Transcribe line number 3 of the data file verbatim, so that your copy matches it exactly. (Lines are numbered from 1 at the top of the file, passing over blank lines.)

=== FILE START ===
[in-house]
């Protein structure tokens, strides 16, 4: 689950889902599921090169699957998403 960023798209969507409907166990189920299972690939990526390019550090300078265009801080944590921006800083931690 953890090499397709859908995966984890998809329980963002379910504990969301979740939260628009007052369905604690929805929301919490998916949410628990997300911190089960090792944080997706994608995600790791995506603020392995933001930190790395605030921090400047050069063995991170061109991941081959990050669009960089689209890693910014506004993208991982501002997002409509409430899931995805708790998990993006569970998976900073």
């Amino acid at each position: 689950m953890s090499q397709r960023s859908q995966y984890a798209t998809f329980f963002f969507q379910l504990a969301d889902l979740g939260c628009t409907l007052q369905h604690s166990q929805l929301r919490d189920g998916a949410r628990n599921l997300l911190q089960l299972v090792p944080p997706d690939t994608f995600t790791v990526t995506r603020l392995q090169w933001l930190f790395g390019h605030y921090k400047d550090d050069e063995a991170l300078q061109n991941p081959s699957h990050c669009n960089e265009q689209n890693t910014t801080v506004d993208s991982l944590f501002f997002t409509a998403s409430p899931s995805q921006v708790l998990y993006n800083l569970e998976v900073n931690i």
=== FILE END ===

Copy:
């Amino acid at each position: 689950m953890s090499q397709r960023s859908q995966y984890a798209t998809f329980f963002f969507q379910l504990a969301d889902l979740g939260c628009t409907l007052q369905h604690s166990q929805l929301r919490d189920g998916a949410r628990n599921l997300l911190q089960l299972v090792p944080p997706d690939t994608f995600t790791v990526t995506r603020l392995q090169w933001l930190f790395g390019h605030y921090k400047d550090d050069e063995a991170l300078q061109n991941p081959s699957h990050c669009n960089e265009q689209n890693t910014t801080v506004d993208s991982l944590f501002f997002t409509a998403s409430p899931s995805q921006v708790l998990y993006n800083l569970e998976v900073n931690i």